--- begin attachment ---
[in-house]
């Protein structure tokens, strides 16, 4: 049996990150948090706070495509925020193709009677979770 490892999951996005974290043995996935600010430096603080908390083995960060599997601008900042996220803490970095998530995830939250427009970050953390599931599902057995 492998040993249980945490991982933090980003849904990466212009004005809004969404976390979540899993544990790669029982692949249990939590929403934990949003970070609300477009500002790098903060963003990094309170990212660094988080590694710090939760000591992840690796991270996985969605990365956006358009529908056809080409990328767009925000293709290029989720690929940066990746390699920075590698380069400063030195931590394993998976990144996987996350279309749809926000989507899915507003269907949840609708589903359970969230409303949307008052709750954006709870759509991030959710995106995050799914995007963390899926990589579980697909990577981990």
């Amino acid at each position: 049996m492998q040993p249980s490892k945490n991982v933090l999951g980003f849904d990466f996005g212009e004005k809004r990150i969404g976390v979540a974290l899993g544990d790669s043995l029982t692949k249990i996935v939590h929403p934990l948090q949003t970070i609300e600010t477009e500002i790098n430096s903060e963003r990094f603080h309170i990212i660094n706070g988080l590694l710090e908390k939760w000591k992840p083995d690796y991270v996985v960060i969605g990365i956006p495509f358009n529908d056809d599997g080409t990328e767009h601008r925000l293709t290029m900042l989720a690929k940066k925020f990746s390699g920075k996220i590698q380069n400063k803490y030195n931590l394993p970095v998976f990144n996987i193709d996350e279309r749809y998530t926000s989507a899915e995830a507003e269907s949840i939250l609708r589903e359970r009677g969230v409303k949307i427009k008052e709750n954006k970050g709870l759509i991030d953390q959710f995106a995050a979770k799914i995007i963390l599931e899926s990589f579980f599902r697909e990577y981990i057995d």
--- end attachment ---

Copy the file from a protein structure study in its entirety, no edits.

[in-house]
């Protein structure tokens, strides 16, 4: 049996990150948090706070495509925020193709009677979770 490892999951996005974290043995996935600010430096603080908390083995960060599997601008900042996220803490970095998530995830939250427009970050953390599931599902057995 492998040993249980945490991982933090980003849904990466212009004005809004969404976390979540899993544990790669029982692949249990939590929403934990949003970070609300477009500002790098903060963003990094309170990212660094988080590694710090939760000591992840690796991270996985969605990365956006358009529908056809080409990328767009925000293709290029989720690929940066990746390699920075590698380069400063030195931590394993998976990144996987996350279309749809926000989507899915507003269907949840609708589903359970969230409303949307008052709750954006709870759509991030959710995106995050799914995007963390899926990589579980697909990577981990």
């Amino acid at each position: 049996m492998q040993p249980s490892k945490n991982v933090l999951g980003f849904d990466f996005g212009e004005k809004r990150i969404g976390v979540a974290l899993g544990d790669s043995l029982t692949k249990i996935v939590h929403p934990l948090q949003t970070i609300e600010t477009e500002i790098n430096s903060e963003r990094f603080h309170i990212i660094n706070g988080l590694l710090e908390k939760w000591k992840p083995d690796y991270v996985v960060i969605g990365i956006p495509f358009n529908d056809d599997g080409t990328e767009h601008r925000l293709t290029m900042l989720a690929k940066k925020f990746s390699g920075k996220i590698q380069n400063k803490y030195n931590l394993p970095v998976f990144n996987i193709d996350e279309r749809y998530t926000s989507a899915e995830a507003e269907s949840i939250l609708r589903e359970r009677g969230v409303k949307i427009k008052e709750n954006k970050g709870l759509i991030d953390q959710f995106a995050a979770k799914i995007i963390l599931e899926s990589f579980f599902r697909e990577y981990i057995d």